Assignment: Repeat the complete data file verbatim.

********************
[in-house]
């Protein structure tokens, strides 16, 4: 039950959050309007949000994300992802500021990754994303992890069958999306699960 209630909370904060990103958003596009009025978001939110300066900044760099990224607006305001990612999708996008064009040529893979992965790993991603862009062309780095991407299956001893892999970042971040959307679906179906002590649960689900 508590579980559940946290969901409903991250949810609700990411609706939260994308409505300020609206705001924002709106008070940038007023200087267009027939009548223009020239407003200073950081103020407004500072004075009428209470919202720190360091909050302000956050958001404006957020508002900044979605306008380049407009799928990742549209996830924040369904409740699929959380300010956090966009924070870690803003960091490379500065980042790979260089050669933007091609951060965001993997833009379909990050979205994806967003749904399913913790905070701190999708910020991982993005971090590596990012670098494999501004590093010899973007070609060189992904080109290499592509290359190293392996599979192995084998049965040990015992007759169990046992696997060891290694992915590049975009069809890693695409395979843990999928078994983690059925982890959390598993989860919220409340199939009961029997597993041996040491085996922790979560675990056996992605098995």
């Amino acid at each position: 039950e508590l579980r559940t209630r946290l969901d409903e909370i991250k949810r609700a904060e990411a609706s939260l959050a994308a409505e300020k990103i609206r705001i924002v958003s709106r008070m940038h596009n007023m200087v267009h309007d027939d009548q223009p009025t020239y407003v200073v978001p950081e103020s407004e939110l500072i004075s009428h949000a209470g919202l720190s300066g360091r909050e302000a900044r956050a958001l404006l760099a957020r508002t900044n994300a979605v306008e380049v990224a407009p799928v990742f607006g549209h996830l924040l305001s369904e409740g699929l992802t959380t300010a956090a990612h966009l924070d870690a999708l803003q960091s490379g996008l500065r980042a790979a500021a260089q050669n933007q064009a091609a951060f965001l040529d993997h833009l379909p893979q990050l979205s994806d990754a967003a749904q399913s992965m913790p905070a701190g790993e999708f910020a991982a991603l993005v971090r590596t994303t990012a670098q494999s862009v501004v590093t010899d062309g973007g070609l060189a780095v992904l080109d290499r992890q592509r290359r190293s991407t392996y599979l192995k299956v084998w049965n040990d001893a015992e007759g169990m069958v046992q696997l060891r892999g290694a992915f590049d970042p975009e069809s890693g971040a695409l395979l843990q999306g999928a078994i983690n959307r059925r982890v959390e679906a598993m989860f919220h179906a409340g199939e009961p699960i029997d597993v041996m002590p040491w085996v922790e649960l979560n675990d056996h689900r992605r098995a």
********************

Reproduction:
[in-house]
């Protein structure tokens, strides 16, 4: 039950959050309007949000994300992802500021990754994303992890069958999306699960 209630909370904060990103958003596009009025978001939110300066900044760099990224607006305001990612999708996008064009040529893979992965790993991603862009062309780095991407299956001893892999970042971040959307679906179906002590649960689900 508590579980559940946290969901409903991250949810609700990411609706939260994308409505300020609206705001924002709106008070940038007023200087267009027939009548223009020239407003200073950081103020407004500072004075009428209470919202720190360091909050302000956050958001404006957020508002900044979605306008380049407009799928990742549209996830924040369904409740699929959380300010956090966009924070870690803003960091490379500065980042790979260089050669933007091609951060965001993997833009379909990050979205994806967003749904399913913790905070701190999708910020991982993005971090590596990012670098494999501004590093010899973007070609060189992904080109290499592509290359190293392996599979192995084998049965040990015992007759169990046992696997060891290694992915590049975009069809890693695409395979843990999928078994983690059925982890959390598993989860919220409340199939009961029997597993041996040491085996922790979560675990056996992605098995």
């Amino acid at each position: 039950e508590l579980r559940t209630r946290l969901d409903e909370i991250k949810r609700a904060e990411a609706s939260l959050a994308a409505e300020k990103i609206r705001i924002v958003s709106r008070m940038h596009n007023m200087v267009h309007d027939d009548q223009p009025t020239y407003v200073v978001p950081e103020s407004e939110l500072i004075s009428h949000a209470g919202l720190s300066g360091r909050e302000a900044r956050a958001l404006l760099a957020r508002t900044n994300a979605v306008e380049v990224a407009p799928v990742f607006g549209h996830l924040l305001s369904e409740g699929l992802t959380t300010a956090a990612h966009l924070d870690a999708l803003q960091s490379g996008l500065r980042a790979a500021a260089q050669n933007q064009a091609a951060f965001l040529d993997h833009l379909p893979q990050l979205s994806d990754a967003a749904q399913s992965m913790p905070a701190g790993e999708f910020a991982a991603l993005v971090r590596t994303t990012a670098q494999s862009v501004v590093t010899d062309g973007g070609l060189a780095v992904l080109d290499r992890q592509r290359r190293s991407t392996y599979l192995k299956v084998w049965n040990d001893a015992e007759g169990m069958v046992q696997l060891r892999g290694a992915f590049d970042p975009e069809s890693g971040a695409l395979l843990q999306g999928a078994i983690n959307r059925r982890v959390e679906a598993m989860f919220h179906a409340g199939e009961p699960i029997d597993v041996m002590p040491w085996v922790e649960l979560n675990d056996h689900r992605r098995a």